A magician uses a puff of smoke to misdirect an audience’s focus while he performs his trick by sleight of hand. When it comes to the impeachment matter involving President Trump, the smoke takes the form of the summary of his July 25 telephone call with Ukrainian President Volodymyr Zelensky that the White House released in September.

Trump and his attorney Rudolph W. Giuliani constantly focus on the record of the call as proof that Trump did nothing wrong. Meanwhile, the House of Representatives has been conducting an impeachment inquiry for the past month that was initially set off by a complaint filed by a whistleblower alarmed about the call — in which Trump pushed Ukraine to investigate alleged interference in the 2016 election and corruption charges related to the son of Democratic presidential candidate Joe Biden.

Trump and his investigators, it appears, agree on the basic facts of the matter: that Trump told Zelensky to investigate both Burisma, a Ukrainian energy company on whose board Hunter Biden sat, and whether the Democratic National Committee’s computer servers, hacked by Russian operatives in 2016, somehow wound up in Ukraine.

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But it’s an illusion, and like all sleight of hand, the magic vanishes once you figure out the trick’s secret.

Trump has insisted for weeks that the summary of his call proves his innocence. “READ THE TRANSCRIPT!” he tweeted on Thursday. The day before that, he declared that there was “NO Quid Pro Quo in the Transcript of the phone call.” That same day, he asked whether a White House official who testified that he was alarmed about the call “was on the same call that I was? Can’t be possible! Please ask him to read the Transcript of the call. Witch Hunt!”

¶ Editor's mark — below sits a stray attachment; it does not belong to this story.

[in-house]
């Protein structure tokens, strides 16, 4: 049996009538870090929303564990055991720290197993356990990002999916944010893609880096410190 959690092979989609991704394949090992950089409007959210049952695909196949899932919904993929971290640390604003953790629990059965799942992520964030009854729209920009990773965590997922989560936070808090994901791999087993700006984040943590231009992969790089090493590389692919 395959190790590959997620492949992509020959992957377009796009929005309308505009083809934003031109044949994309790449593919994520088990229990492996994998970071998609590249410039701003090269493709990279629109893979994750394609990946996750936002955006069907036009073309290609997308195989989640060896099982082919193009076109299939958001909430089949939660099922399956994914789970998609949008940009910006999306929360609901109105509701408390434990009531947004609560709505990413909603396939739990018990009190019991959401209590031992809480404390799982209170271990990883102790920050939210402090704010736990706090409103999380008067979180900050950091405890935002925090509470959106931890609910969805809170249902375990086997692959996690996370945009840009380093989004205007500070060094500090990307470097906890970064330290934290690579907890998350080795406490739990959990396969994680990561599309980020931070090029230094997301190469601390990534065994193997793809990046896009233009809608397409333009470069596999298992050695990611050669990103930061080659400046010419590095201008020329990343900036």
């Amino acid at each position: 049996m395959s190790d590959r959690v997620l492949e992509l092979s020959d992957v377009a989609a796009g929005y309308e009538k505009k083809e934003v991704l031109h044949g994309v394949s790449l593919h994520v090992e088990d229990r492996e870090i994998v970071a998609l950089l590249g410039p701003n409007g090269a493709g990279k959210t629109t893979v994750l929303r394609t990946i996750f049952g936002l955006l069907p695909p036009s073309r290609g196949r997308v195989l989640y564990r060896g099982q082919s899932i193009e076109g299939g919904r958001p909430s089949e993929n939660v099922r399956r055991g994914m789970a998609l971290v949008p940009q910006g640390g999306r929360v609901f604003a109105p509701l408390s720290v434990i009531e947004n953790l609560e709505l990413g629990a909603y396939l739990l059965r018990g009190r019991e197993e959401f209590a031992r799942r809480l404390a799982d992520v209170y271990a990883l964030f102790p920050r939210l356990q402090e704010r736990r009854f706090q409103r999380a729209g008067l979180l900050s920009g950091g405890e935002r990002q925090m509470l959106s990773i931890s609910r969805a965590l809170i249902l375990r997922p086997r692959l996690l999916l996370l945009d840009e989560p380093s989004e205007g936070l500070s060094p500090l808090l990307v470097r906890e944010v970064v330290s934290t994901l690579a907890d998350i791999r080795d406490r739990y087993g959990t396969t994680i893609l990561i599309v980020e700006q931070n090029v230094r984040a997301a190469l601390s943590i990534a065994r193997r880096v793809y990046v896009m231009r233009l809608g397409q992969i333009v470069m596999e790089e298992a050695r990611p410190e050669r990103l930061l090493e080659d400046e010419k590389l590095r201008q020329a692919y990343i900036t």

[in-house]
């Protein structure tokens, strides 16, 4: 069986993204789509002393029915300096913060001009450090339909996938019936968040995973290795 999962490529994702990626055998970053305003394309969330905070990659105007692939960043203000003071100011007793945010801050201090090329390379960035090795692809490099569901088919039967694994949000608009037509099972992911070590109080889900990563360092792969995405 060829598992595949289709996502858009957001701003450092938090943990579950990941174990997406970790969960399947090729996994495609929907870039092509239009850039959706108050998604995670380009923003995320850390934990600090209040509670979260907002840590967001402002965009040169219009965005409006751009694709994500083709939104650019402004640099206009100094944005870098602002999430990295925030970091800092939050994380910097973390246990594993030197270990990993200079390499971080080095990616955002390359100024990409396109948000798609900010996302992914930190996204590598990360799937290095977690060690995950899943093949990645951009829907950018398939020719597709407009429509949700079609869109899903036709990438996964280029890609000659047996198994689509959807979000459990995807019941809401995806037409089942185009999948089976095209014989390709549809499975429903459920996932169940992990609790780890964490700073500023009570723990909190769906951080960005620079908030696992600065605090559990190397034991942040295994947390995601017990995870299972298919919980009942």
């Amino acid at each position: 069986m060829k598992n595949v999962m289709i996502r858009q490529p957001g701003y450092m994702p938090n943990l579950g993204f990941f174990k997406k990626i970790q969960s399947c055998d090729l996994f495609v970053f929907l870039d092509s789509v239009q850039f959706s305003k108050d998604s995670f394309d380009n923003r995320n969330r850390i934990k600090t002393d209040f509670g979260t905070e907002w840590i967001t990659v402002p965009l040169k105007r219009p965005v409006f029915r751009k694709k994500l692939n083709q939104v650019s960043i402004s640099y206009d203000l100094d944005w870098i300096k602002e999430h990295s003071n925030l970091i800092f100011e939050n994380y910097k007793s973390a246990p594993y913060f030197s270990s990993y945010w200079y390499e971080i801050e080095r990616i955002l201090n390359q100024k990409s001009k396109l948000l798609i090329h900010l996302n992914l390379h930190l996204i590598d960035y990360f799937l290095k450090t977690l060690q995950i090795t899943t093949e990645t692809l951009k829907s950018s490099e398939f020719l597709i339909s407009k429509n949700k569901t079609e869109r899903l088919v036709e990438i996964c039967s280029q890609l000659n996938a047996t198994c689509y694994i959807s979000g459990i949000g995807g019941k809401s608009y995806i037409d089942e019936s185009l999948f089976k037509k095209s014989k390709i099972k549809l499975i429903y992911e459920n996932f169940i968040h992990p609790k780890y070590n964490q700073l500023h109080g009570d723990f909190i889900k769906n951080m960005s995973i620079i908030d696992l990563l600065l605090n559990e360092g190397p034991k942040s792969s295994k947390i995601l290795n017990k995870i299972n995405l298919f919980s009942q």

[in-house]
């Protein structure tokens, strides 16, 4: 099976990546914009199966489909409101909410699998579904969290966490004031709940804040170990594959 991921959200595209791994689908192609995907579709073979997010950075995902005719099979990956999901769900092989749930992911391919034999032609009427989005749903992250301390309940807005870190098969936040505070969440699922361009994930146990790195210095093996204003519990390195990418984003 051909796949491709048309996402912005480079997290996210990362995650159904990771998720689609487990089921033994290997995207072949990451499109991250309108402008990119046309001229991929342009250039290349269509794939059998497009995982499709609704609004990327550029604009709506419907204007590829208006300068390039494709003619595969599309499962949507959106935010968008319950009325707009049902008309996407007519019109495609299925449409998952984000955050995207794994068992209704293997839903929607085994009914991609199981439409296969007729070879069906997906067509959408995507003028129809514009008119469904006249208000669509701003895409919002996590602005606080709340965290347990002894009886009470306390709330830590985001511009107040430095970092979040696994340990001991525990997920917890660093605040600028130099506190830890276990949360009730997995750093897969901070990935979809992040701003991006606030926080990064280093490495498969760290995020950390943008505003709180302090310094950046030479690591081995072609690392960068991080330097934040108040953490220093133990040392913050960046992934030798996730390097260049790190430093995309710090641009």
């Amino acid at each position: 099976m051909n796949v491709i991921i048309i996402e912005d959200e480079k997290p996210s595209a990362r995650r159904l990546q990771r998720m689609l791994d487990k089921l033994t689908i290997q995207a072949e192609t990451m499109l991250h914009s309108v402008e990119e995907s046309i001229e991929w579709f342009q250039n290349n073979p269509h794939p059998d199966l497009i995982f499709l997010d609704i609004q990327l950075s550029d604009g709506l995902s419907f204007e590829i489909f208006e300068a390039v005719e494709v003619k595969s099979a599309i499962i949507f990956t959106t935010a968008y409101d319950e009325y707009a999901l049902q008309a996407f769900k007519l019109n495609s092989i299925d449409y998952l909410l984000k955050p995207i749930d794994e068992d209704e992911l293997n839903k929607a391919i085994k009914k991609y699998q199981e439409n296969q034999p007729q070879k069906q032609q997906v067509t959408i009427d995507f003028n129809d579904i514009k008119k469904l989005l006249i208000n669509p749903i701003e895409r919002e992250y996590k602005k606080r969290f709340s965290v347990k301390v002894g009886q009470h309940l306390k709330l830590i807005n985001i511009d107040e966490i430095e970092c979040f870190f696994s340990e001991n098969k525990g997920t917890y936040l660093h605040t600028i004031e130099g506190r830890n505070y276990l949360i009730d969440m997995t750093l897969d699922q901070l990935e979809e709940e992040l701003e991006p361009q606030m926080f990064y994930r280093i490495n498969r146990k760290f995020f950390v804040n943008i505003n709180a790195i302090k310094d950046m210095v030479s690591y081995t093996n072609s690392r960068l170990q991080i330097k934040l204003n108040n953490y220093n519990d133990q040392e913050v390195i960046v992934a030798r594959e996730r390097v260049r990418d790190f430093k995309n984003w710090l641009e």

Trump himself released the summary of the call in September with some glee, claiming it showed he participated in a “perfect call.” At that time, Giuliani tweeted: “The transcript really shows how dishonest news media is. Unlike Joe Biden, no military aid was withheld, no threats, and absolutely no pressure. Zelensky introduces me into the conversations, not POTUS Trump.”

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Trump’s critics, on the other hand, see the call as incriminating, noting that the summary shows that immediately after Zelensky requested military aid, Trump said, “I would like you to do us a favor, though” and then brought up his investigation request. At its worst, this call could reflect an abuse of power by Trump to request a foreign government to investigate a political rival. The call could even imply that this favor was a condition to receiving military aid that had already been approved by Congress to fight Russian aggression in Ukraine. If so, this conduct would undermine the foreign policy and national security of the United States.

Why, then, does Trump keep focusing on “the transcript”?

Although he refers to the document he released as a transcript, it is a summary, not a verbatim recitation of the conversation — and we learned this week that it appears to be missing some alarming details of Trump’s conversation. The summary was circulated and then marked up by those listening to the call. One person who listened to the call as it occurred was the witness Trump was so fired up about this week, Lt. Col. Alexander Vindman, a National Security Council staffer who focuses on Ukraine. Vindman testified that when he saw the summary, he noted two key omissions: one, a reference by Zelensky to Burisma, and two, a reference by Trump to recordings of Joe Biden discussing Ukraine corruption. Vindman further testified that when he asked that the summary be corrected, his request was denied. Leaving out this information suggests that some member of the White House team understood the troubling nature of those references and omitted them, even after the omissions were raised.